'Disconnected Youth' Rates Have Declined Since the Great Recession, Principally Among Hispanics
Disconnected youth - teenagers and young adults between ages of 16 and 24 without educational or occupational commitments - are present in the U.S., but the rate of youth disconnection has fallen since the Great Recession, particularly among Hispanic populations.
As the Great Recession neared its end in 2009, approximately one-in-five Hispanics ages 18 and 19 were labelled as "disconnected youth," indicating individuals who neither worked nor attended school. However, economic recovery has helped to morph that percentage. While the number of young Hispanics who didn't attend school or work rested at 21 percent in 2009, it dropped to a historic low of 16 percent by 2014, according to a Pew Research Center analysis of federal government data.
Data shows that Hispanics alone saw the share of detached youth drop below recession-era levels. Comparably, 19 percent of blacks were disconnected youth and 12 percent of whites were disconnected youth in 2014, revealing that levels haven't changed much over the past decade for the two groups, who remain above pre-recession levels. The decline in disconnected youth within the Hispanic demographic can be attributed to a drop in unemployment rates for Hispanic youth, with rates dipping more quickly for Hispanics than their black or white counterparts.
Between 2010 and 2014, the unemployment rate for Hispanics dropped from 32 percent to 19 percent among Hispanics ages 16 to 19. Also, today more Hispanics are enrolled in school, high school dropout rates are at a record low, and college enrollment gains have outstripped other groups.
There are 5,527,000 disconnected youth in America today, or one-in-seven young adults (13.8 percent), which is the population of Minnesota. Measure of America, a bipartisan nonprofit associated with the Social Science Research Council, published a report, "Zeroing In on Place and Race," which took a look at how disconnected youth are faring in America's cities.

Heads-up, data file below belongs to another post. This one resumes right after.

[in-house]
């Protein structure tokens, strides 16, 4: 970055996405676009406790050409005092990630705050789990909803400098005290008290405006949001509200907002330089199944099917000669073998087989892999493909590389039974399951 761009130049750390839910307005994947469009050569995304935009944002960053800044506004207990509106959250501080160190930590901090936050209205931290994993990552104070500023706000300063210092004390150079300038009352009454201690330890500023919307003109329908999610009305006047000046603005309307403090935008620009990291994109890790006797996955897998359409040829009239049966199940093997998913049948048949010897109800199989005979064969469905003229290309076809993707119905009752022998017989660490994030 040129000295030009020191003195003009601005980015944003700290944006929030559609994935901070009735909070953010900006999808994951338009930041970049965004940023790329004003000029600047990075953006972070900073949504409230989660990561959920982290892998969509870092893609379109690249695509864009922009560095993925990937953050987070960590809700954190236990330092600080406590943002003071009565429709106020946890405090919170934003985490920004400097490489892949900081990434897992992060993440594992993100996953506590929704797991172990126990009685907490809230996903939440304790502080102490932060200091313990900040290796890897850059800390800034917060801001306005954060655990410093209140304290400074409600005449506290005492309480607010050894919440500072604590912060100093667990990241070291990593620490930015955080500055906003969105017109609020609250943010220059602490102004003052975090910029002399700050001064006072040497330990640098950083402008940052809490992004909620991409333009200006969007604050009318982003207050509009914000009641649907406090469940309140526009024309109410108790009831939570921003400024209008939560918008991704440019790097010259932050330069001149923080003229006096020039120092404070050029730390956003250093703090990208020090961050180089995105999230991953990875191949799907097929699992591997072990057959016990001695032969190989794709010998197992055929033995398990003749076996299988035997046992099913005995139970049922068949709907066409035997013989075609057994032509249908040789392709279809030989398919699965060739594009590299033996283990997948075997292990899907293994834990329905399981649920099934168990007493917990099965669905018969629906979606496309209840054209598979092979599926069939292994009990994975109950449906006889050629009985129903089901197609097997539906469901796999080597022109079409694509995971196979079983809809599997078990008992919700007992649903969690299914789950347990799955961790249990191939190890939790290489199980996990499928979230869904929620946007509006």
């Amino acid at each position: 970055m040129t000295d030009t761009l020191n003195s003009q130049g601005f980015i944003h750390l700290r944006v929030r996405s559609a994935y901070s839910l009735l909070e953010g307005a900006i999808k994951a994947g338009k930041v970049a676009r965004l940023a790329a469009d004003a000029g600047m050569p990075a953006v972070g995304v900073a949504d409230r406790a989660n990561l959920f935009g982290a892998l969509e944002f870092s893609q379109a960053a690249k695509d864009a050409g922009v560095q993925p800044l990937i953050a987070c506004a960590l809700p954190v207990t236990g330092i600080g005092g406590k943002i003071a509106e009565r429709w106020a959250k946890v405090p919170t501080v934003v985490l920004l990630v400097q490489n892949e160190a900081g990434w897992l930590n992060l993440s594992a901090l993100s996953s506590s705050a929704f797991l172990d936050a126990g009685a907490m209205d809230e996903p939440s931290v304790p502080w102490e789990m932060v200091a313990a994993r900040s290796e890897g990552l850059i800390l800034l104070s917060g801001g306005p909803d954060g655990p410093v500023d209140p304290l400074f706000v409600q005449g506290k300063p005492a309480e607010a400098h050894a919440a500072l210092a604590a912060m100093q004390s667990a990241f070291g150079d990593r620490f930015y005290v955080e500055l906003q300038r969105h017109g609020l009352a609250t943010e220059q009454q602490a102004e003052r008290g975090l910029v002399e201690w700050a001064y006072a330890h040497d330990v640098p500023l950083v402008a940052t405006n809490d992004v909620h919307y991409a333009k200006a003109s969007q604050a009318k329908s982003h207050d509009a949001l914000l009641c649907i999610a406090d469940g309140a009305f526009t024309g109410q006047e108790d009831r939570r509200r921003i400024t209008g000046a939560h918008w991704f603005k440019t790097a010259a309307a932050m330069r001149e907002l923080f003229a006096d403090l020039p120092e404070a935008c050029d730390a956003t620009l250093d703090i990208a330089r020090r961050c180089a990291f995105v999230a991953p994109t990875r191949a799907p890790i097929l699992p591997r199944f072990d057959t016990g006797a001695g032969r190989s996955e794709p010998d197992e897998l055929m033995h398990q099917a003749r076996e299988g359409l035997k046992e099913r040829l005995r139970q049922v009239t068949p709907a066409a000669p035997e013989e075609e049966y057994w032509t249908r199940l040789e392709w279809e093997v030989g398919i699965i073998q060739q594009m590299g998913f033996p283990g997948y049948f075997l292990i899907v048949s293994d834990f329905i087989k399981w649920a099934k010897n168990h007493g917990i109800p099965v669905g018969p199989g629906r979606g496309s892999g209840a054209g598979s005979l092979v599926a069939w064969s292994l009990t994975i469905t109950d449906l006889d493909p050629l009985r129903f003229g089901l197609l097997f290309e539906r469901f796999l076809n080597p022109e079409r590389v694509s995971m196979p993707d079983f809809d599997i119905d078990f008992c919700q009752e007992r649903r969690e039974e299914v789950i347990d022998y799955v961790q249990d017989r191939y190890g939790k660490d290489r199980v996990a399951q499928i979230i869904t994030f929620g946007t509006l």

Disconnection rates range from under 8 percent in the Omaha, Nebraska and Bridgeport, Connecticut to over 20 percent in Lakeland, Florida; Bakersfield, California; and Memphis, Tennessee. In the Chicago metro area, whites and Latinos are doing better than they are nationally, but blacks are doing significantly worse. In Boston, there's an overall low disconnection rate (8.2 percent), which is relatively good for white (6.8 percent) and black youth (9.8 percent), but not for Latinos (17.3 percent).
Youth disconnection rates for blacks (21.6 percent), Native Americans (20.3 percent) and Latinos (16.3 percent) are distinctly higher than rates for Asian Americans (7.9 percent) or whites (11.3 percent). Nonetheless, Latinos have seen a tremendous decline.
Disconnected youth are detached from work or school, and they may lack the knowledge and skills that lead to steady employment. According to data from the Federal Interagency Forum on Child and Family Statistics, 14 percent of adults in the U.S. ages 18 and 19 are neither working nor in school. Young adults ages 18 and 19 are nearly four times as likely as youth 16 and 17 to be detached from school and work.
The Measure of America's research shows that racial segregation has dramatic but very different consequences for young people depending on their race. In segregated metro areas, black youth tend to have higher rates of disconnection, whereas white youth tend to have lower-than-average rates of disconnection.
Increasingly over the past 30 years, young people have worked and enrolled in school. The share of detached youth 18 to 19 was higher in 1985 than 2014, regardless of race. Approximately 17 percent of youth was detached in 1985 (14 percent of whites, 30 percent of blacks and 24 percent of Hispanics).